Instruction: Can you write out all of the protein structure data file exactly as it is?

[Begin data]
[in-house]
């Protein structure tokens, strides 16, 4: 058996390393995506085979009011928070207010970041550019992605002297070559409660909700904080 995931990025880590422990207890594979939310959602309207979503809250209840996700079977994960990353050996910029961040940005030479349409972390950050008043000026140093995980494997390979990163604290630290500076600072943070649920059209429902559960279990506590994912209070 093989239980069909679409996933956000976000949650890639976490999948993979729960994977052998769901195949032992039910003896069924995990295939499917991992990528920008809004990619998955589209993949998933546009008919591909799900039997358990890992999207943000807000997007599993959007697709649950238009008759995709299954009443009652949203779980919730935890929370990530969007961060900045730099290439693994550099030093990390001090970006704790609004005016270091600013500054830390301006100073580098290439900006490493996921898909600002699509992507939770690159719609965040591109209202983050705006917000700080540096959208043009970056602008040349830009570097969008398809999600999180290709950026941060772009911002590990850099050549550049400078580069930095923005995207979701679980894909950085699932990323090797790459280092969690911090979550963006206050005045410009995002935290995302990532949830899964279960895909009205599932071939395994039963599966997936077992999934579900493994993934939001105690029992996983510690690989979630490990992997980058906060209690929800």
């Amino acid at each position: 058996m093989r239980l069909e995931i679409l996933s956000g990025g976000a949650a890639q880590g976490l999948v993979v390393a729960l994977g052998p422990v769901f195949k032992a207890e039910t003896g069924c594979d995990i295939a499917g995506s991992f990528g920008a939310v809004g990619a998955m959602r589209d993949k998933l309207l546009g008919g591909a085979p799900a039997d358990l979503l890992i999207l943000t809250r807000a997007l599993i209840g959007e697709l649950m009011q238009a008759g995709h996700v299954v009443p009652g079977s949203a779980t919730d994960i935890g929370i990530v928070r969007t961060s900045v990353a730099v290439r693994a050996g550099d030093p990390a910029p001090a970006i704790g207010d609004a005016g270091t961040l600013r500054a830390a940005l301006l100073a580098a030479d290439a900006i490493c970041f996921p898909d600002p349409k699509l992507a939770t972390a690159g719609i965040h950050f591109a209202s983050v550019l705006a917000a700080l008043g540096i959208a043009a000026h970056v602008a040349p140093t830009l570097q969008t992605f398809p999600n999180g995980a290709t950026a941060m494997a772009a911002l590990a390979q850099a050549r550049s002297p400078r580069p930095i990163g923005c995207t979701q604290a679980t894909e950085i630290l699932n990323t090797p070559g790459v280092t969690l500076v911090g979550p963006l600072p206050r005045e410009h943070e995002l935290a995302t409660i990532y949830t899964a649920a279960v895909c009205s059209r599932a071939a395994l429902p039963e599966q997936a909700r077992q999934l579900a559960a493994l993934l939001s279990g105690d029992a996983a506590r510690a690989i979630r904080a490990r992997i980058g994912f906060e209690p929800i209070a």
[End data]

[in-house]
């Protein structure tokens, strides 16, 4: 058996390393995506085979009011928070207010970041550019992605002297070559409660909700904080 995931990025880590422990207890594979939310959602309207979503809250209840996700079977994960990353050996910029961040940005030479349409972390950050008043000026140093995980494997390979990163604290630290500076600072943070649920059209429902559960279990506590994912209070 093989239980069909679409996933956000976000949650890639976490999948993979729960994977052998769901195949032992039910003896069924995990295939499917991992990528920008809004990619998955589209993949998933546009008919591909799900039997358990890992999207943000807000997007599993959007697709649950238009008759995709299954009443009652949203779980919730935890929370990530969007961060900045730099290439693994550099030093990390001090970006704790609004005016270091600013500054830390301006100073580098290439900006490493996921898909600002699509992507939770690159719609965040591109209202983050705006917000700080540096959208043009970056602008040349830009570097969008398809999600999180290709950026941060772009911002590990850099050549550049400078580069930095923005995207979701679980894909950085699932990323090797790459280092969690911090979550963006206050005045410009995002935290995302990532949830899964279960895909009205599932071939395994039963599966997936077992999934579900493994993934939001105690029992996983510690690989979630490990992997980058906060209690929800």
């Amino acid at each position: 058996m093989r239980l069909e995931i679409l996933s956000g990025g976000a949650a890639q880590g976490l999948v993979v390393a729960l994977g052998p422990v769901f195949k032992a207890e039910t003896g069924c594979d995990i295939a499917g995506s991992f990528g920008a939310v809004g990619a998955m959602r589209d993949k998933l309207l546009g008919g591909a085979p799900a039997d358990l979503l890992i999207l943000t809250r807000a997007l599993i209840g959007e697709l649950m009011q238009a008759g995709h996700v299954v009443p009652g079977s949203a779980t919730d994960i935890g929370i990530v928070r969007t961060s900045v990353a730099v290439r693994a050996g550099d030093p990390a910029p001090a970006i704790g207010d609004a005016g270091t961040l600013r500054a830390a940005l301006l100073a580098a030479d290439a900006i490493c970041f996921p898909d600002p349409k699509l992507a939770t972390a690159g719609i965040h950050f591109a209202s983050v550019l705006a917000a700080l008043g540096i959208a043009a000026h970056v602008a040349p140093t830009l570097q969008t992605f398809p999600n999180g995980a290709t950026a941060m494997a772009a911002l590990a390979q850099a050549r550049s002297p400078r580069p930095i990163g923005c995207t979701q604290a679980t894909e950085i630290l699932n990323t090797p070559g790459v280092t969690l500076v911090g979550p963006l600072p206050r005045e410009h943070e995002l935290a995302t409660i990532y949830t899964a649920a279960v895909c009205s059209r599932a071939a395994l429902p039963e599966q997936a909700r077992q999934l579900a559960a493994l993934l939001s279990g105690d029992a996983a506590r510690a690989i979630r904080a490990r992997i980058g994912f906060e209690p929800i209070a």